My own experiences have inspired me to try and make The Renewal Trust a great place to work for women (and men!) – at all stages of their lives. There’s this idea that a woman has to be a superwoman, juggling a million things at once, and making it all look effortless. That’s exactly what many do of course, but I wanted to make it as easy as possible for my staff.

On a practical level, the charity offers things like part-time working and flexi-time, so staff can tailor work around other commitments and things that, from time to time, crop-up out of the blue – like the arrival of my triplet lambs this spring! Beyond that, I also aim to have an ‘open door’ policy, where staff can come and talk to me about anything, not just work stuff. I can only support and develop my staff if I know them, and that isn’t just about their role at the Trust.


Our adaptable policies are useful for parents of course, but it’s important to recognise it’s not only parents with young children that need support and flexibility. We all have different responsibilities, needs and wants, throughout our lives, and I really wanted The Renewal Trust to be a place that would enable people to flourish and grow with the organisation – no matter what their situation or point in their employment life.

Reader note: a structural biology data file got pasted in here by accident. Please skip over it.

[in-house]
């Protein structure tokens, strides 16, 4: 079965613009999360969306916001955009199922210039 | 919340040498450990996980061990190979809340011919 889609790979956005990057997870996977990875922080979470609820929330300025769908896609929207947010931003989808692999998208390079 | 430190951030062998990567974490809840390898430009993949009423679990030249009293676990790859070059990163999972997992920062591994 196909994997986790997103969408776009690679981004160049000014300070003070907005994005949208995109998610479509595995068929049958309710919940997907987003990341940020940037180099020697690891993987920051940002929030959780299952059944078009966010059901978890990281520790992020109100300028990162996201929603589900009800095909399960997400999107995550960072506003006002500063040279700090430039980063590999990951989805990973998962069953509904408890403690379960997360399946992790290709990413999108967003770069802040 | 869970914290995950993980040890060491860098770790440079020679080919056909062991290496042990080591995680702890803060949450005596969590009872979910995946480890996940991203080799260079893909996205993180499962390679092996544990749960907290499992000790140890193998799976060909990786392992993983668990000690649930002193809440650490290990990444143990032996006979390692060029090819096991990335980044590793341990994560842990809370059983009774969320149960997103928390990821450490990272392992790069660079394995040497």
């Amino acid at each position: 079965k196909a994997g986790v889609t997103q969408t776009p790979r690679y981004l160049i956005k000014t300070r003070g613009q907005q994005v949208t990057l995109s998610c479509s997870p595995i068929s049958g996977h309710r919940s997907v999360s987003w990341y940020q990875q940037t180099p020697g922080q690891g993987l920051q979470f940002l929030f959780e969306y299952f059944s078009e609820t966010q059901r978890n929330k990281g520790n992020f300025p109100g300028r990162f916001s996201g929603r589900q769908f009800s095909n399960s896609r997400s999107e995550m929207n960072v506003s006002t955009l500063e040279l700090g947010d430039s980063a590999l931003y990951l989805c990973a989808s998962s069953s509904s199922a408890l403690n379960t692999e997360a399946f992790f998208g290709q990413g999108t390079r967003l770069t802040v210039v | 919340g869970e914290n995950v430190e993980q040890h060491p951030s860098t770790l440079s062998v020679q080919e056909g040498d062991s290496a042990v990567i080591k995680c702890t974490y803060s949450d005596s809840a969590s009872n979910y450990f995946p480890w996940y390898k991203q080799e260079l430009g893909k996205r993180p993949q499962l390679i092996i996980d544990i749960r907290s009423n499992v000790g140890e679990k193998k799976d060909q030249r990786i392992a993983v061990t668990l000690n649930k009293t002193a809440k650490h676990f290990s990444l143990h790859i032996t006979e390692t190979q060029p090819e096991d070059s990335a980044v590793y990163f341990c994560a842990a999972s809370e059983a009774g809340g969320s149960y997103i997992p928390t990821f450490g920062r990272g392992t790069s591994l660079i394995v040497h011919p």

For example, Ann Rose, who runs our employment support service for local communities, hadn’t worked for many years when she applied for the job in her fifties, because of other commitments. She may not have had qualifications in the usual sense, but she had experience and people skills in abundance, and this has made her the ideal person to work with people in a similar situation – in the neighbourhoods she grew up in.

It’s not just about supporting people with responsibilities like parenting and caring though. Being able to work flexibly is enabling one of our youngest staff, Holly James, to develop her creative aspirations, which in turn is helping her progress in her role at the Trust, working with our arts and culture programme.

Something for everybody

Helping people branch out and have time for other things isn’t just good for individuals, it’s good for the charity too. As a result, many of our staff stay with us for years, just like I’ve done, and we’ve even had people who’ve left or retired, and then chosen to come back, because they know we’ll do our best to support them.


I, like a number of my staff, am also a trustee on other charity boards in Nottingham. I believe I can put some of my learning and experience back into the system, and equally I’m always willing to learn from others!

Best lives

The whole ethos of The Renewal Trust is to help people live their best lives, whatever that means for an individual. We run a range of projects for children, young people and adults, including a project to inspire young people through science; a sports programme that gives children a way to discover different sports from walking age and progress all the way through to a professional level if they want to; and a training and development programme for future leaders, aimed at making leadership in Nottingham more diverse and representative of the communities the city represents.